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U-2 Spy Plane Disabled Air Traffic System, Grounded Hundreds Of L.A. Area Flights

A U-2 spy plane sparked a memory shortage that shut down air traffic control, grounding and delaying hundreds of flights in Southern California on April 30.

A source close to the incident and security experts told Reuters that the same vulnerability could be exploited by attackers.

The $2.4 billion system created by Lockheed Martin failed in April when the U-2 aircraft flew through the region.

A lack of altitude information in the U-2's flight plan caused an error. 

"The system is only designed to take so much data per airplane," one of the sources said. "It keeps failing itself because it's exceeded the limit of what it can do."

The system then cycled on and off to fix the problem. A large area of the southwestern U.S. then blanked out.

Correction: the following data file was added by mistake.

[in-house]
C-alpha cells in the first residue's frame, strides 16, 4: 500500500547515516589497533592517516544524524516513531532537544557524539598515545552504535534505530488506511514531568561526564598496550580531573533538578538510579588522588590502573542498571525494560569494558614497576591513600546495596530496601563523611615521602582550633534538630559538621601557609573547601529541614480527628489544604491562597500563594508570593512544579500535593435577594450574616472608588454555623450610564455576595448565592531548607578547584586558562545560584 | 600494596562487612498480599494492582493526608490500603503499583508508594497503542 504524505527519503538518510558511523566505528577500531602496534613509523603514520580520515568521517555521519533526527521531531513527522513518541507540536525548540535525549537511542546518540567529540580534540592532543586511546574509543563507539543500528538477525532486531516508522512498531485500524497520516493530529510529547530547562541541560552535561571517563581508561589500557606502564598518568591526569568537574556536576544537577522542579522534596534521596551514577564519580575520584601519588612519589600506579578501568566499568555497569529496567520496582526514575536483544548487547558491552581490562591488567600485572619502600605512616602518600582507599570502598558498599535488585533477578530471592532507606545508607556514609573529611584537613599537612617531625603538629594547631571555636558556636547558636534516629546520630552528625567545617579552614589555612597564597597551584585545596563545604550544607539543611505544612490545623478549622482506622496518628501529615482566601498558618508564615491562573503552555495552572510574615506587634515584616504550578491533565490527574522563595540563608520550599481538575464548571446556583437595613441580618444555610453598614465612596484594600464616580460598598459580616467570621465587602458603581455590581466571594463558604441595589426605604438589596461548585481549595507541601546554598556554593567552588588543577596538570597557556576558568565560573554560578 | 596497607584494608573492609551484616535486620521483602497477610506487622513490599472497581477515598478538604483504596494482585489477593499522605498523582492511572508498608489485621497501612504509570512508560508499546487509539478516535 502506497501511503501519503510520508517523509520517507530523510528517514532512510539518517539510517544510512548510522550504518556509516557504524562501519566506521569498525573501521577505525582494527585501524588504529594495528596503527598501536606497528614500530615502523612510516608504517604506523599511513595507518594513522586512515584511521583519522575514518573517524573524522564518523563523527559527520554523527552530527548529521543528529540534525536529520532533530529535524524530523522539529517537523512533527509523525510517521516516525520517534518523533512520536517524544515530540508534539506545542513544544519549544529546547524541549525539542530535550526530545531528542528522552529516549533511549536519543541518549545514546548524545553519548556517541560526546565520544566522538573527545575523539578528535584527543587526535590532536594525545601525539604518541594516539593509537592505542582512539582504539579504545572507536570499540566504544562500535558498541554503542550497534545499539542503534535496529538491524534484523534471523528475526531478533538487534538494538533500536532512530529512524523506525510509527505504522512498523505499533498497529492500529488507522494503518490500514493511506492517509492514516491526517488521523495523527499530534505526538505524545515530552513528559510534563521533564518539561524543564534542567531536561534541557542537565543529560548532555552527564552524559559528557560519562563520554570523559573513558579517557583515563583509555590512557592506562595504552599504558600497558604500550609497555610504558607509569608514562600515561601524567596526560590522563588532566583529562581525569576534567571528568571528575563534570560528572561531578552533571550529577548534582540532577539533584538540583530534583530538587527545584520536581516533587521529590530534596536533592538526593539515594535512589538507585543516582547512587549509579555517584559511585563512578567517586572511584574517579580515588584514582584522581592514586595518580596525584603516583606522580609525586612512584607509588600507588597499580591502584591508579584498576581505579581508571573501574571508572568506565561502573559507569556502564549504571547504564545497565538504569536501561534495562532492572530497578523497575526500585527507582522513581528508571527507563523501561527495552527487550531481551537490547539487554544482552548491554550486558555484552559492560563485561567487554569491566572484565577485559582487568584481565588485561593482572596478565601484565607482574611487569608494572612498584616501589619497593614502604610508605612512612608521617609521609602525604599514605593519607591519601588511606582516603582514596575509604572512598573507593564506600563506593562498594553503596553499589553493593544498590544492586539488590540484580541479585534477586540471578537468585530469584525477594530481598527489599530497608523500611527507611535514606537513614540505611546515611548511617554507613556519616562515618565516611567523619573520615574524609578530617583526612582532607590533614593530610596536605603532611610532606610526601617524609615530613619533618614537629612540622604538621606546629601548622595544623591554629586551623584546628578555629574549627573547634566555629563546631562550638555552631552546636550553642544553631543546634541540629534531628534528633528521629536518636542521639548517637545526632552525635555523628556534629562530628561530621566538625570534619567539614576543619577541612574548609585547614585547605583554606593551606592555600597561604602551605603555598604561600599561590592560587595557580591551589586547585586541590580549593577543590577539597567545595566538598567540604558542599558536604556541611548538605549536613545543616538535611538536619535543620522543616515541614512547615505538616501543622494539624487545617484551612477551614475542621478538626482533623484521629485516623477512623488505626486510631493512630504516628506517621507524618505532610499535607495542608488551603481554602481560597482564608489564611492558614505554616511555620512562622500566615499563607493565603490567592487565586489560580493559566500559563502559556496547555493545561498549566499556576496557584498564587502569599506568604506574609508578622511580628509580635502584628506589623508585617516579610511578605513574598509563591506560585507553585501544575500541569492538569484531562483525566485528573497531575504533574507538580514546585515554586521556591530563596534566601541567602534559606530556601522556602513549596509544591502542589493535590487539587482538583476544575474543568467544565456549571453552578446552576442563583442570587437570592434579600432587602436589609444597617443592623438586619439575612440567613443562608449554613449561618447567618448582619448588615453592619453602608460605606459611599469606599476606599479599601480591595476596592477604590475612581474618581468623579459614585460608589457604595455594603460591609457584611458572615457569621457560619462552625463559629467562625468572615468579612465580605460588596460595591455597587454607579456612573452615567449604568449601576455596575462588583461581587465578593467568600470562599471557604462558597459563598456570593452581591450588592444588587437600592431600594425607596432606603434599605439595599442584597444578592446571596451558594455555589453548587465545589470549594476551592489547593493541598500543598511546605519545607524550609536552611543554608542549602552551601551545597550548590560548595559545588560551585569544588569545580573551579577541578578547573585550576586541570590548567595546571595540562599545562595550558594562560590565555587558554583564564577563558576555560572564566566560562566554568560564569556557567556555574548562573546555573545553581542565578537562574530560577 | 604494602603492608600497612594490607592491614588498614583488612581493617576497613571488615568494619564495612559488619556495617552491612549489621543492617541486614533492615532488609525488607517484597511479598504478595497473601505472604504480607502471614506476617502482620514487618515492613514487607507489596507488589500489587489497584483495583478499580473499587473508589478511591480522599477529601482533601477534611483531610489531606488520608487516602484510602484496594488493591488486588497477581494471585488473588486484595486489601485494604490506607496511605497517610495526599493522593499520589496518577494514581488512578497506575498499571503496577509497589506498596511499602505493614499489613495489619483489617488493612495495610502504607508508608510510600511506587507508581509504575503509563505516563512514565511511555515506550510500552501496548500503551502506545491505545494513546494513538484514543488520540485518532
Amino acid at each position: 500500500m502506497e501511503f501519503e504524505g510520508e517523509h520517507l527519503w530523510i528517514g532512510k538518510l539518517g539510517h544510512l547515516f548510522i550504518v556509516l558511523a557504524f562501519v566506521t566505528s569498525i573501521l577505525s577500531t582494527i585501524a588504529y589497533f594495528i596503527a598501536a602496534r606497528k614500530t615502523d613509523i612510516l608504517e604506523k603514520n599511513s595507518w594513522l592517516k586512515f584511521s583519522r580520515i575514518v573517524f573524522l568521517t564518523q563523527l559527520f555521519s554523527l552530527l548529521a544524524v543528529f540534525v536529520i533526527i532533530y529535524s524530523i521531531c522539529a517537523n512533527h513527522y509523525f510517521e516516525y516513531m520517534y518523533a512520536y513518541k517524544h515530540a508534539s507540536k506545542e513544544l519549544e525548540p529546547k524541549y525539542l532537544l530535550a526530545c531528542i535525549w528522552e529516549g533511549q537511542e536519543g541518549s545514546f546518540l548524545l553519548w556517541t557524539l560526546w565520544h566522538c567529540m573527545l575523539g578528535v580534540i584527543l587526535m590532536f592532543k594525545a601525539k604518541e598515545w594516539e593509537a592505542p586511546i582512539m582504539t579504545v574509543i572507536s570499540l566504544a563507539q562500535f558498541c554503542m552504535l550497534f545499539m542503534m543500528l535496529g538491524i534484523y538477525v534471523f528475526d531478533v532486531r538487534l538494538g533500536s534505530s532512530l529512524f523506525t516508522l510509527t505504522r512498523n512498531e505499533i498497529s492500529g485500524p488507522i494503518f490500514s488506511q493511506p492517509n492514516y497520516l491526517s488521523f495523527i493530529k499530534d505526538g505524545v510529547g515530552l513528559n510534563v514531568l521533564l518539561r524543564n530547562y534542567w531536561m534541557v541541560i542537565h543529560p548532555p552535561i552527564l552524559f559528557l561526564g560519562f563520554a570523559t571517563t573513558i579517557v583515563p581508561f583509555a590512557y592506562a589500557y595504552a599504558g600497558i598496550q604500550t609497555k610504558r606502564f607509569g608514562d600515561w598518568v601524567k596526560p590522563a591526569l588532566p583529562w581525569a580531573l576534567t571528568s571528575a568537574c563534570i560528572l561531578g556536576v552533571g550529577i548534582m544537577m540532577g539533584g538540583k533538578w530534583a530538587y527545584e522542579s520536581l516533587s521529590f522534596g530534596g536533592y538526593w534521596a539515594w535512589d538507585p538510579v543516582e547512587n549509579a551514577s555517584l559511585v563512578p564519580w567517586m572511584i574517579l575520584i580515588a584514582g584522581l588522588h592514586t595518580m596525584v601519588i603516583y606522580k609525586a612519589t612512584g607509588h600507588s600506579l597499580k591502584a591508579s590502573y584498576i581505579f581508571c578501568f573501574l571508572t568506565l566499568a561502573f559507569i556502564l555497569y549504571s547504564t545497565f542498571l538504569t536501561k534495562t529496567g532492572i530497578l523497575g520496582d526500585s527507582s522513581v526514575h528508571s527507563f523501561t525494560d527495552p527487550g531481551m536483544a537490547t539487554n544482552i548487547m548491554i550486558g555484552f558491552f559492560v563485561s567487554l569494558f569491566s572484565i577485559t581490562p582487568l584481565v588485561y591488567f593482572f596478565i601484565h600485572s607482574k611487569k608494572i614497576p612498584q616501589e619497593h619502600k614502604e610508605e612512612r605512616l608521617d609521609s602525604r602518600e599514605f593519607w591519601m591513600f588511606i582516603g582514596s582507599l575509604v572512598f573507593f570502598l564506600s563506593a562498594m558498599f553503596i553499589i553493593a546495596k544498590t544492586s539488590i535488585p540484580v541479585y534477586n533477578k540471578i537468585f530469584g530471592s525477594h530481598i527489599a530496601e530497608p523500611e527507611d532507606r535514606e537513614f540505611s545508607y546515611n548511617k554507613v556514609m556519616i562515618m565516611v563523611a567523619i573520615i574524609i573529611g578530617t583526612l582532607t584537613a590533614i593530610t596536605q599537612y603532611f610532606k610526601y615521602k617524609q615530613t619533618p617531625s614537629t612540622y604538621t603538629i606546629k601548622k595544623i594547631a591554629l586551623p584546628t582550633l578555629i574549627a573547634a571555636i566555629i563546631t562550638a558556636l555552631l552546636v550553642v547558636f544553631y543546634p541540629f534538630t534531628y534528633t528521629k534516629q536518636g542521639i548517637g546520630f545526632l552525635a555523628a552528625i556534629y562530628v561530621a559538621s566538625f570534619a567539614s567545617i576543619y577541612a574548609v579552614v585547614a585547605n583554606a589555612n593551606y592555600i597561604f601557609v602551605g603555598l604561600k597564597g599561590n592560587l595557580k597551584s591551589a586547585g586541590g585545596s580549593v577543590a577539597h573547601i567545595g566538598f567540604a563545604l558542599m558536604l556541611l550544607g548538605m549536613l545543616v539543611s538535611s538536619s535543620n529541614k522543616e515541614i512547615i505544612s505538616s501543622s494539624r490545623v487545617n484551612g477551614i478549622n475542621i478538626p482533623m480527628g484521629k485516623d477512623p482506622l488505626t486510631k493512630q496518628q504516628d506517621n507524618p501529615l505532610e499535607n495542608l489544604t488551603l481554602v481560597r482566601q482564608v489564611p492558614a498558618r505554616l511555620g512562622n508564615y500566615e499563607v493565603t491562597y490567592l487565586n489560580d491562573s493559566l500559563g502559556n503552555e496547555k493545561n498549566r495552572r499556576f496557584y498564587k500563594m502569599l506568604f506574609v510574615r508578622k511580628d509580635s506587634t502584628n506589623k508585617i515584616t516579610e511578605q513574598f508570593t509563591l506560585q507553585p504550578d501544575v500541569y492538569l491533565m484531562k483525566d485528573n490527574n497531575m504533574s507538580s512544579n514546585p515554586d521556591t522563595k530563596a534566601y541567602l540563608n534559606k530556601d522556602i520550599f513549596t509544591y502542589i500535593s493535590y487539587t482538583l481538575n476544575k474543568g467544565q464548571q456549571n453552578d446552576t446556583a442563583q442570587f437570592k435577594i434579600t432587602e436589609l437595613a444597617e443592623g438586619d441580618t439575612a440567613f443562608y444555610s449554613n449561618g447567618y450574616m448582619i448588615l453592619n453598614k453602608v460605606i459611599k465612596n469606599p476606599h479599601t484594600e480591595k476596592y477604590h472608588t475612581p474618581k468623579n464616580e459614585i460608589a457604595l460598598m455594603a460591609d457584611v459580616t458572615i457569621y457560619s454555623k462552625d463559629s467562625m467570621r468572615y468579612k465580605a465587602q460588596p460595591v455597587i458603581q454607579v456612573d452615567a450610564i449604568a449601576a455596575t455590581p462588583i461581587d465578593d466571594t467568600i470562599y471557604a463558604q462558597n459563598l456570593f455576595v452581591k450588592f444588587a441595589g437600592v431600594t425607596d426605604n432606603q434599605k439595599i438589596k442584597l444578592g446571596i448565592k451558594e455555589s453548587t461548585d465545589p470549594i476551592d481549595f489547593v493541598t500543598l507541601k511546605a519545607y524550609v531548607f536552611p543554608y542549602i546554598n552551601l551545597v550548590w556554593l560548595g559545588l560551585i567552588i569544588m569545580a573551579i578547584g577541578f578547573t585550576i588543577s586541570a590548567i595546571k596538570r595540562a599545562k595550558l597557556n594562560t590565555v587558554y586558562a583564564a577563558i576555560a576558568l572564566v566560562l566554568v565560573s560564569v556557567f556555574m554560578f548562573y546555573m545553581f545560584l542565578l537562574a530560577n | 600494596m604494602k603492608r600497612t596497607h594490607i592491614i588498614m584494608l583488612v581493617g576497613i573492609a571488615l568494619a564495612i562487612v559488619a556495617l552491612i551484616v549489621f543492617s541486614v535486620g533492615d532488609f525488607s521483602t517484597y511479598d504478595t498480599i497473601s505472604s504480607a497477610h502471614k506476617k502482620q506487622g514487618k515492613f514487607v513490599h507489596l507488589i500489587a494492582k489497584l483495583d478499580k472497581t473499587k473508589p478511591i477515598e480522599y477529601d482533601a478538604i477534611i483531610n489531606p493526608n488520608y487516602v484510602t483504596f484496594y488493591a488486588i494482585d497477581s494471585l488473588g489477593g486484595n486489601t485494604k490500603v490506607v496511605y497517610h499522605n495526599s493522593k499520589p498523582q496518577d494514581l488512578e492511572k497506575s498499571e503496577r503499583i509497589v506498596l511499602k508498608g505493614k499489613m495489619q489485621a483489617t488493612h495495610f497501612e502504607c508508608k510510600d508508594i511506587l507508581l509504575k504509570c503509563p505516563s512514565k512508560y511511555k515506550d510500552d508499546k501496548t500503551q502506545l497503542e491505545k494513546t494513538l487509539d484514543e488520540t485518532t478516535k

No accidents or injuries were caused by the system failure.

Federal Aviation Administration spokeswoman Laura Brown said the computer was examining a large number of air routes to "de-conflict the aircraft with lower-altitude flights,” a process which "used a large amount of available memory and interrupted the computer’s other flight-processing functions."

While sources said it would be difficult for an attacker to mimic the exact same circumstances, “it shows a very basic limitation of the system.”

Security experts say the glitch should have been identified in testing before it was ever deployed.

"That's when you put in values anywhere that a human could put in a number, like minus one feet, or a million feet, to see what that would do," Jeff Moss, founder of the Black Hat and Def Con security conferences and advisor to the Department of Homeland Security, told Reuters.

Experts believe there must be other similar system failures, despite FAA assurances that the problem is in the process of being fixed.

"If it's now understood that there are flight plans that cause the automated system to fail, then the flight plan is an 'attack surface,'" said Dan Kaminsky, co-founder of the White Ops security firm and an expert in attacking computers by over-filling memory.

Sources: Chicago Tribune, Reuters


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